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Economic Reform Agenda Stalled in 2020 Amid COVID-19 Despite Congressional Activism

The Brazilian Report

2020 was an important year for congressional activism in Brazil. Working remotely since March, lawmakers prioritized legislation related to the COVID-19 pandemic, with roughly 46 percent of the 133 bills enacted by Congress being linked to the COVID-19 crisis.

Among these proposals was the COVID-19 emergency aid program, which was the result of  legal framework originating from a bill submitted by Congressman Eduardo Barbosa. Meanwhile, legislators secured the approval of other key proposals, such as the National Basic Education Fund (Fundeb), which was made a permanent policy in July.

However, 2020 also saw Congress largely fail to pass the government's economic agenda, including reforms to the tax system and public service, as COVID-19 consumed the agenda.

The lawmaking process for the approval of the COVID-19 emergency benefit program is indicative of a long-term pattern of congressional activism that dates back to the early 2000s. The federal government initially proposed a monthly benefit of just R$200 ($37 at the time of publication), but the lower house made its own proposal to raise payments to R$500 ($93). Under pressure and not wanting to be outdone by Congress, the government increased the benefit further, settling on R$600 ($111) to be paid each month. Subsequently, Senator Randolfe Rodrigues sponsored changes that expanded the pool of recipients to include senior citizens, people with disabilities, and individuals with chronic illnesses.

Elsewhere, a group of lower house representatives were responsible for a law that allowed the immediate release of medical equipment and medication. Congress also actively approved executive-sponsored bills addressing the COVID-19 crisis, such as provisional decrees authorizing pandemic-related spending and a bill that specified social distancing and quarantining guidelines.

Education, Racism, and Sanitation

Congressional activism has been observed in other policy areas besides the COVID-19 pandemic, with legislators either leading lawmaking processes or aiding the executive branch in discussing and improving its proposals.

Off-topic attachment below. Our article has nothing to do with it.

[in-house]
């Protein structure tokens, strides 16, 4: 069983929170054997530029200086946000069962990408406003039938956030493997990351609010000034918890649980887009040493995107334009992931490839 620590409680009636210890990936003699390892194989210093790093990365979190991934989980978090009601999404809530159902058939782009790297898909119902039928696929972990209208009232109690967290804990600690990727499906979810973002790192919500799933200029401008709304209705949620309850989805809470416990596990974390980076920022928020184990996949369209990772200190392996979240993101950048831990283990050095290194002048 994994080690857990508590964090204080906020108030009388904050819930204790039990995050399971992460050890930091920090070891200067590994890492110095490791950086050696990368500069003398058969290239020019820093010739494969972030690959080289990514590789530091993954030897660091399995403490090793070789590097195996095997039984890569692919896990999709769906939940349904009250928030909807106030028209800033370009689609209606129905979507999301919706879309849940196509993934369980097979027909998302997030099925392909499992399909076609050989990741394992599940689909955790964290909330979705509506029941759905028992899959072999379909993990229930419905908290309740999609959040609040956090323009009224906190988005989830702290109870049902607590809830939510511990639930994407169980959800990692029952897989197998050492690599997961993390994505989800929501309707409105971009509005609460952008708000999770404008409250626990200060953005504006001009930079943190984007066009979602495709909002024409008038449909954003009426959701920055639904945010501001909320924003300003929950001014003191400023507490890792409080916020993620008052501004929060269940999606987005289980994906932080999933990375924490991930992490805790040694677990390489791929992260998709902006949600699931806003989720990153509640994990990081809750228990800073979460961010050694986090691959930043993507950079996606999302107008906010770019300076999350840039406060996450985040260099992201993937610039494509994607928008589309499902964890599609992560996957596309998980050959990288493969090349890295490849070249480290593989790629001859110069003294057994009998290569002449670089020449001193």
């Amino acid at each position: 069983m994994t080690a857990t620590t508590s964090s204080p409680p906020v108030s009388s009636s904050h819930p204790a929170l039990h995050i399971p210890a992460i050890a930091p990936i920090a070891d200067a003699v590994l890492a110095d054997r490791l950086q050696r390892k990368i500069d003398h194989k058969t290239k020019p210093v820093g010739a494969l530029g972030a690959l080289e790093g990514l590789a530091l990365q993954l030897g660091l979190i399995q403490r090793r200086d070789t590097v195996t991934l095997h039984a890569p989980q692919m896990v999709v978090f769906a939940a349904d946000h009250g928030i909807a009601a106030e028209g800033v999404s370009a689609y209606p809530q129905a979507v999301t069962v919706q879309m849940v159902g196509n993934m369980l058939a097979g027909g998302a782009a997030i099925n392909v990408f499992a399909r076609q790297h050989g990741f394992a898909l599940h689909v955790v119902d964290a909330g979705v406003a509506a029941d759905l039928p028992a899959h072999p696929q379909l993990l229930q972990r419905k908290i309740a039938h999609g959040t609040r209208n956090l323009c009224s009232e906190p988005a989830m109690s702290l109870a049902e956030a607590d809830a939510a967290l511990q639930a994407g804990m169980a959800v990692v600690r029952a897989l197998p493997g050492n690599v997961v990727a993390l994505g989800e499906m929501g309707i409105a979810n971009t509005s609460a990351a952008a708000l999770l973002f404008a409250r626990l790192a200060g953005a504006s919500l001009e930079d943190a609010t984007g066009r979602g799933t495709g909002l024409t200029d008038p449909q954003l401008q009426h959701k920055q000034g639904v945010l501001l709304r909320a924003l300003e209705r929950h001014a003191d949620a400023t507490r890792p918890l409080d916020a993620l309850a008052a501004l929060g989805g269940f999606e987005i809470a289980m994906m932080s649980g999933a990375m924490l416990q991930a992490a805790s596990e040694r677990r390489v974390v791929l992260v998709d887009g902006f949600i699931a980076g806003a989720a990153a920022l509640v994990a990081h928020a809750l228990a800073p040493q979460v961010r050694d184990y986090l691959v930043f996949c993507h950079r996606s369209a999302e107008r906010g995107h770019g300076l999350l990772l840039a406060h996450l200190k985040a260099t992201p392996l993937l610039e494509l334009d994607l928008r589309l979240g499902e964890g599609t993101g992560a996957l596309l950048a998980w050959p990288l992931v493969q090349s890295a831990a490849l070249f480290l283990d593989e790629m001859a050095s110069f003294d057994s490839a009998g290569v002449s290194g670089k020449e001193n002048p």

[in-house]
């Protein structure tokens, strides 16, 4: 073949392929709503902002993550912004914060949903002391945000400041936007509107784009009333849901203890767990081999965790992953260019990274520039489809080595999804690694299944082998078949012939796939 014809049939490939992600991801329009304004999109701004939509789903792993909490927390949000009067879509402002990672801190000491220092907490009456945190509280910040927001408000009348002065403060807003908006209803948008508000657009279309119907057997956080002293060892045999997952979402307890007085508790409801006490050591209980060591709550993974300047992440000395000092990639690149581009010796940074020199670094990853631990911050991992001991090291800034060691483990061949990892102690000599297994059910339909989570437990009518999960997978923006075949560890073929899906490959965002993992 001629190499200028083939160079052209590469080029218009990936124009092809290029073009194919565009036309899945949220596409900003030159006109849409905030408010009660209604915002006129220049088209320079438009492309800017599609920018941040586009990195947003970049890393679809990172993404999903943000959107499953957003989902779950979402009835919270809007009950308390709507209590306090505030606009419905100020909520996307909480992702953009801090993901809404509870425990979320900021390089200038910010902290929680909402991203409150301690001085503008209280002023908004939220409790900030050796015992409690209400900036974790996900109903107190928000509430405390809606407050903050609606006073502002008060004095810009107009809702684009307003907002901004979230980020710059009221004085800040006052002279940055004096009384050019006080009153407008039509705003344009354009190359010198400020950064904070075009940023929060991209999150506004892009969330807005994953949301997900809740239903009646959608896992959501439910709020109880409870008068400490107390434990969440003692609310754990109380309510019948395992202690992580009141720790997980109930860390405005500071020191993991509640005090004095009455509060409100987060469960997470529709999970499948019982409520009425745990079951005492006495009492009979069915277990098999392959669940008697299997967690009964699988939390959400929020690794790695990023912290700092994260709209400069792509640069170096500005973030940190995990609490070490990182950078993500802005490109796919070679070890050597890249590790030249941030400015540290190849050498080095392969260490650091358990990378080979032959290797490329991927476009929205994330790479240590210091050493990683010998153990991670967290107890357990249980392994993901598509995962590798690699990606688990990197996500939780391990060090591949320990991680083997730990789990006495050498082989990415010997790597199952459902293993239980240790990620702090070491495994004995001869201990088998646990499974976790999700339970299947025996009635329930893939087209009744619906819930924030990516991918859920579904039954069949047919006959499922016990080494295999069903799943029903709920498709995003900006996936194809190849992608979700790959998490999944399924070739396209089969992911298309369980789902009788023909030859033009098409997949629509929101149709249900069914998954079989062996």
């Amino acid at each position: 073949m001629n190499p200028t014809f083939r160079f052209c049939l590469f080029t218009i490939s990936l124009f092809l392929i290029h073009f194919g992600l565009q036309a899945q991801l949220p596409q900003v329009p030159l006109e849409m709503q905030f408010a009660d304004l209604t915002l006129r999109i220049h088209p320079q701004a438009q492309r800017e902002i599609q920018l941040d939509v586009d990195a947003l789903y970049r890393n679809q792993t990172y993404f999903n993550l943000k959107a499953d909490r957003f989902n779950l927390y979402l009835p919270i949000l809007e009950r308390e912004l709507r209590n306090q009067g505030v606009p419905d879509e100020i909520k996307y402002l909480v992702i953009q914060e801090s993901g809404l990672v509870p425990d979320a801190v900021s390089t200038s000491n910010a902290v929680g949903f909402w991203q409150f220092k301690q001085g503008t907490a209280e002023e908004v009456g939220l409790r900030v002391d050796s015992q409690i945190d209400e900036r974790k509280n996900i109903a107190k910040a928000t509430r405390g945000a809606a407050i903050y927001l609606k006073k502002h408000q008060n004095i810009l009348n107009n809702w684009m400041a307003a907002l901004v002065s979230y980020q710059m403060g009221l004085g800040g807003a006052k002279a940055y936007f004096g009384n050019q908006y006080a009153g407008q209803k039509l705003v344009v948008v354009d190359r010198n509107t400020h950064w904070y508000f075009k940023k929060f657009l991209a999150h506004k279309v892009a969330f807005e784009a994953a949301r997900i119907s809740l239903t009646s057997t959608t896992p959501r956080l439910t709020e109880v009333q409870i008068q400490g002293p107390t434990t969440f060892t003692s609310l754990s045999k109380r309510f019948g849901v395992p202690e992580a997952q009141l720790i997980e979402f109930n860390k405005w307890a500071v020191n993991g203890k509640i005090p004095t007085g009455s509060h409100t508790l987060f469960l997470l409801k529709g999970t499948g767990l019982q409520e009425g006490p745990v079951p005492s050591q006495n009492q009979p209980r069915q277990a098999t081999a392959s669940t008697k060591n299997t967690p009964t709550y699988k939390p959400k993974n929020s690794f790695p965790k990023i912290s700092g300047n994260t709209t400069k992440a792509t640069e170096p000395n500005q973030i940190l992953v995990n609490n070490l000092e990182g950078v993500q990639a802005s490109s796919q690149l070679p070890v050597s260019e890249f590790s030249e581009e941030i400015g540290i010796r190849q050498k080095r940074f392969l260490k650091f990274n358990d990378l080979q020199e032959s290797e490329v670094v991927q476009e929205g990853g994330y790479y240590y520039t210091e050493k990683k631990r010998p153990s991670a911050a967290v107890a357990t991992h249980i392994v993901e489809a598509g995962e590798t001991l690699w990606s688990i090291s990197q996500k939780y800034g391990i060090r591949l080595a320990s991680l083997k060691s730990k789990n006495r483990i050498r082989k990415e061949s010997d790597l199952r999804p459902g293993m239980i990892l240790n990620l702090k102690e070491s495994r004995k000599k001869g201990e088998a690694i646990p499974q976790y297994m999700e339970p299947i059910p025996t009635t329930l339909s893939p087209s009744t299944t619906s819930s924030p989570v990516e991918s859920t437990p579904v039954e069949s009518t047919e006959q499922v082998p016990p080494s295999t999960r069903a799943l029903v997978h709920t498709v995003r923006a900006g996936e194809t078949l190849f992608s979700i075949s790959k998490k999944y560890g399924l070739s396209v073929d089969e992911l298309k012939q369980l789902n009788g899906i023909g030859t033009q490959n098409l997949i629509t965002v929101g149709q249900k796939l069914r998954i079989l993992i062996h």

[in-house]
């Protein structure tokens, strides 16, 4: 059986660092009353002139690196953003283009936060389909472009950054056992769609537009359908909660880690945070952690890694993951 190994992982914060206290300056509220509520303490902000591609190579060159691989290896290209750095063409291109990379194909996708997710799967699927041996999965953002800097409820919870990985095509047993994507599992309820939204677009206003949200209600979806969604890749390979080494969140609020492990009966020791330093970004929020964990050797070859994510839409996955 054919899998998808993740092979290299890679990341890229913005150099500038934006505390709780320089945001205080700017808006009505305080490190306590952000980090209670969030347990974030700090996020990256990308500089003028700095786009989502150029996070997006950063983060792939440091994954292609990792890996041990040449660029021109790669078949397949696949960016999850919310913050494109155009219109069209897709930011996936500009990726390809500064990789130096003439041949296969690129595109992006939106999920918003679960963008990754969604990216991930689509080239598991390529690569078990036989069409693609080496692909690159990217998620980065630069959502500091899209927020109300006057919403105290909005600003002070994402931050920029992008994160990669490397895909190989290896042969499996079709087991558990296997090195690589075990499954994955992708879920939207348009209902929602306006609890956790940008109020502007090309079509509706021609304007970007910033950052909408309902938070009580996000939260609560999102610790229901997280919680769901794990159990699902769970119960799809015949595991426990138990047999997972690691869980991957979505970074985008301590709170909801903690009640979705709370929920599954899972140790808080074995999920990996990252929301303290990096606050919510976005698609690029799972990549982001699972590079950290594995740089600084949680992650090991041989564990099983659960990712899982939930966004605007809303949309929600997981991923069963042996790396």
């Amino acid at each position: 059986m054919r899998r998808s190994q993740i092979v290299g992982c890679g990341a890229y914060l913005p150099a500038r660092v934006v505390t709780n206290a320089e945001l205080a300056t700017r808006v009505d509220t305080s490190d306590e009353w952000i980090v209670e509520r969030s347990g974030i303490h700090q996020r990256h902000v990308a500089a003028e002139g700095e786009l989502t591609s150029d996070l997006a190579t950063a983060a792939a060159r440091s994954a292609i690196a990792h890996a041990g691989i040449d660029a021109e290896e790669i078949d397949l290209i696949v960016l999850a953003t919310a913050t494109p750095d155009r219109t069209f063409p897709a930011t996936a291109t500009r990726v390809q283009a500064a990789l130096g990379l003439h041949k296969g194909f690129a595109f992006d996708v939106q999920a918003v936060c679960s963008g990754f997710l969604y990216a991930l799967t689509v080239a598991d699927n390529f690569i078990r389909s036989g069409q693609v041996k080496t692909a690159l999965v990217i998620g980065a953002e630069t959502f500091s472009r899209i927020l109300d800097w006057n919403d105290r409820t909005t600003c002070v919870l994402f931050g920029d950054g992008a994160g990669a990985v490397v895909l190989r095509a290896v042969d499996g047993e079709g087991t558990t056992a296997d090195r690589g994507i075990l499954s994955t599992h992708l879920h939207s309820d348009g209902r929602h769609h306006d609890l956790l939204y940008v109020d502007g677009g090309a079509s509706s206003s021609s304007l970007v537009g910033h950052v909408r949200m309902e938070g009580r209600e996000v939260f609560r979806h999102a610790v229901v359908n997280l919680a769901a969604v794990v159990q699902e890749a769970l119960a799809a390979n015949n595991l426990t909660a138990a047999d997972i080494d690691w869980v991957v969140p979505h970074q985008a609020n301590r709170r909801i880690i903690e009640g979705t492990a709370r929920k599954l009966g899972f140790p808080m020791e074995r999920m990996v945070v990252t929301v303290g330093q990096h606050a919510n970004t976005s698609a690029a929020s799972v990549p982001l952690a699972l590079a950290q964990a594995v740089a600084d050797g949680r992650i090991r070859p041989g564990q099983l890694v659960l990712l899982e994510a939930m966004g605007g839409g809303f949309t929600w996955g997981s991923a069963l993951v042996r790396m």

A prime example of this concerned the National Basic Education Fund (Fundeb). Set to expire at the end of this year, Congress approved a constitutional amendment with the help of civil society organizations that made Fundeb a permanent fixture.

The change benefits millions of students enrolled in the public education system, as it guarantees funding for teachers and school administrations. The new amendment also increases the amount of money invested by the federal government in public education. Recently, the House and Senate approved a bill to regulate the implementation of Fundeb.

Civil rights have also been on the forefront, with the lower house approving a bill December 9 to ratify the Inter-American Convention Against Racism. Human rights treaties and international conventions approved by Congress have the same force as constitutional amendments, meaning that if the Senate follows suit and approves the treaty, Brazil would have a constitutional mandate to prevent, eliminate, prohibit, and punish all racists acts.

Earlier in the year, in discussions around Brazil’s new sanitation law, legislators served as co-policymakers to the federal government. The approved framework has the goal of universalizing access to water and sanitation systems by 2033. In conjunction with the federal government, members of Congress worked to improve the bill since its submission by way of a provisional decree sponsored by the government of ex-President Michel Temer.

No Push for Government-Backed Bills

Despite this activism in several policy areas, Congress has done little to approve important structural policies sponsored by the Jair Bolsonaro administration. Party squabbles in November locked the legislative agenda in the House and prevented representatives from voting on any substantive proposals.

However, much of this lack of activity lies at the doorstep of the Bolsonaro administration itself. Throughout 2020, Economy Minister Paulo Guedes has delayed sending the government’s proposals for tax and public service reforms. Recently, House Speaker Rodrigo Maia issued a challenge to Mr. Guedes, saying, “there are no more excuses” for the government to delay furthering structural reforms.

Indeed, Mr. Maia himself is at the center of Congress’ main focus at the beginning of this year. In February, both the House and Senate will hold leadership elections, and while Rodrigo Maia will not be allowed to run for another term as Speaker, he will be hoping that Congress elects his handpicked successor.

Regardless of who gets the job, the House is poised to continue its part in the broader trend of congressional activism. However, furthering the government's economic agenda will require significant goodwill between the legislature and executive branches.

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Brazil Institute

The Brazil Institute—the only country-specific policy institution focused on Brazil in Washington—works to foster understanding of Brazil’s complex reality and to support more consequential relations between Brazilian and US institutions in all sectors. The Brazil Institute plays this role by producing independent research and programs that bridge the gap between scholarship and policy, and by serving as a crossroads for leading policymakers, scholars and private sector representatives who are committed to addressing Brazil’s challenges and opportunities.  Read more